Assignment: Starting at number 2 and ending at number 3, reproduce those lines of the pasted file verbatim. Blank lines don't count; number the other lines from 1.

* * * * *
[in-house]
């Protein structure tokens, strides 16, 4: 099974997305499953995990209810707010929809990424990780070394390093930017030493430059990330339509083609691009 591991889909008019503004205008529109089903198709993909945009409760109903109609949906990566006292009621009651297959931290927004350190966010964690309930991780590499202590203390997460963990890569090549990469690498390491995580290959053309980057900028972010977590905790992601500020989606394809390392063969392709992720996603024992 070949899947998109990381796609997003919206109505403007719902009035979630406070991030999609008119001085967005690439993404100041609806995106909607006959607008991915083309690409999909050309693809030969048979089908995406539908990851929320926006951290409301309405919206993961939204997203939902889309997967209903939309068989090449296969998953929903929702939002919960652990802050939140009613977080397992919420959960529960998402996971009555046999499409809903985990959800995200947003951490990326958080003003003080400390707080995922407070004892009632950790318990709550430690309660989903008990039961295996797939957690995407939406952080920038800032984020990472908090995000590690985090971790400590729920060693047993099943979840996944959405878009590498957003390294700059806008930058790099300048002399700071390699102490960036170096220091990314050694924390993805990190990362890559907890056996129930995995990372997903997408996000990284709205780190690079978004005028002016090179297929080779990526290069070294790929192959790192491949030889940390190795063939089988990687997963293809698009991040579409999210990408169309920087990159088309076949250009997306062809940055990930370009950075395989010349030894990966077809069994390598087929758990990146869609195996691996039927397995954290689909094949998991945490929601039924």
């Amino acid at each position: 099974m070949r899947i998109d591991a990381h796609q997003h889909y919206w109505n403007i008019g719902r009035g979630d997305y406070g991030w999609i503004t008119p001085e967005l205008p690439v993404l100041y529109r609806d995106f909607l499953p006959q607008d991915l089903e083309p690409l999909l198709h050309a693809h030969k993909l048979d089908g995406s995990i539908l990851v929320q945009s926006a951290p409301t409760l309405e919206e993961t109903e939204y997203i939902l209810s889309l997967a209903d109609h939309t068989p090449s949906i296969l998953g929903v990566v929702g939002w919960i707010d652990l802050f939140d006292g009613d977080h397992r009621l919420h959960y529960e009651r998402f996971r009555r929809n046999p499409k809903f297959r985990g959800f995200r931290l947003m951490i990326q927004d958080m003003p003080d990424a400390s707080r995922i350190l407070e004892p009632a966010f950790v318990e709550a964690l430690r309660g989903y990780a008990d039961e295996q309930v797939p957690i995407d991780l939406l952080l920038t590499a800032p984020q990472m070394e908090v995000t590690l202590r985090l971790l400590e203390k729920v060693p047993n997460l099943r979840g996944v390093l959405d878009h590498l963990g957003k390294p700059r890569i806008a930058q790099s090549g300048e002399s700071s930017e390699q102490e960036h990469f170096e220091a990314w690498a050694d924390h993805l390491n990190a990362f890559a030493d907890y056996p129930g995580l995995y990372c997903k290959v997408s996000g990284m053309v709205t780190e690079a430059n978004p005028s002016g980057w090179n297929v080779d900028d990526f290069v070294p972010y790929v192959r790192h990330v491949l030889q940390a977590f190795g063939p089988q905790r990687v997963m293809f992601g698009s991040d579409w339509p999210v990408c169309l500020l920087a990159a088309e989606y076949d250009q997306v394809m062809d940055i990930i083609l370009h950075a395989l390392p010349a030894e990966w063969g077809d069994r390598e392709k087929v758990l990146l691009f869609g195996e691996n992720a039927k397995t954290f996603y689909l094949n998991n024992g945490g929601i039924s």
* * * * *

């Protein structure tokens, strides 16, 4: 099974997305499953995990209810707010929809990424990780070394390093930017030493430059990330339509083609691009 591991889909008019503004205008529109089903198709993909945009409760109903109609949906990566006292009621009651297959931290927004350190966010964690309930991780590499202590203390997460963990890569090549990469690498390491995580290959053309980057900028972010977590905790992601500020989606394809390392063969392709992720996603024992 070949899947998109990381796609997003919206109505403007719902009035979630406070991030999609008119001085967005690439993404100041609806995106909607006959607008991915083309690409999909050309693809030969048979089908995406539908990851929320926006951290409301309405919206993961939204997203939902889309997967209903939309068989090449296969998953929903929702939002919960652990802050939140009613977080397992919420959960529960998402996971009555046999499409809903985990959800995200947003951490990326958080003003003080400390707080995922407070004892009632950790318990709550430690309660989903008990039961295996797939957690995407939406952080920038800032984020990472908090995000590690985090971790400590729920060693047993099943979840996944959405878009590498957003390294700059806008930058790099300048002399700071390699102490960036170096220091990314050694924390993805990190990362890559907890056996129930995995990372997903997408996000990284709205780190690079978004005028002016090179297929080779990526290069070294790929192959790192491949030889940390190795063939089988990687997963293809698009991040579409999210990408169309920087990159088309076949250009997306062809940055990930370009950075395989010349030894990966077809069994390598087929758990990146869609195996691996039927397995954290689909094949998991945490929601039924």
């Amino acid at each position: 099974m070949r899947i998109d591991a990381h796609q997003h889909y919206w109505n403007i008019g719902r009035g979630d997305y406070g991030w999609i503004t008119p001085e967005l205008p690439v993404l100041y529109r609806d995106f909607l499953p006959q607008d991915l089903e083309p690409l999909l198709h050309a693809h030969k993909l048979d089908g995406s995990i539908l990851v929320q945009s926006a951290p409301t409760l309405e919206e993961t109903e939204y997203i939902l209810s889309l997967a209903d109609h939309t068989p090449s949906i296969l998953g929903v990566v929702g939002w919960i707010d652990l802050f939140d006292g009613d977080h397992r009621l919420h959960y529960e009651r998402f996971r009555r929809n046999p499409k809903f297959r985990g959800f995200r931290l947003m951490i990326q927004d958080m003003p003080d990424a400390s707080r995922i350190l407070e004892p009632a966010f950790v318990e709550a964690l430690r309660g989903y990780a008990d039961e295996q309930v797939p957690i995407d991780l939406l952080l920038t590499a800032p984020q990472m070394e908090v995000t590690l202590r985090l971790l400590e203390k729920v060693p047993n997460l099943r979840g996944v390093l959405d878009h590498l963990g957003k390294p700059r890569i806008a930058q790099s090549g300048e002399s700071s930017e390699q102490e960036h990469f170096e220091a990314w690498a050694d924390h993805l390491n990190a990362f890559a030493d907890y056996p129930g995580l995995y990372c997903k290959v997408s996000g990284m053309v709205t780190e690079a430059n978004p005028s002016g980057w090179n297929v080779d900028d990526f290069v070294p972010y790929v192959r790192h990330v491949l030889q940390a977590f190795g063939p089988q905790r990687v997963m293809f992601g698009s991040d579409w339509p999210v990408c169309l500020l920087a990159a088309e989606y076949d250009q997306v394809m062809d940055i990930i083609l370009h950075a395989l390392p010349a030894e990966w063969g077809d069994r390598e392709k087929v758990l990146l691009f869609g195996e691996n992720a039927k397995t954290f996603y689909l094949n998991n024992g945490g929601i039924s």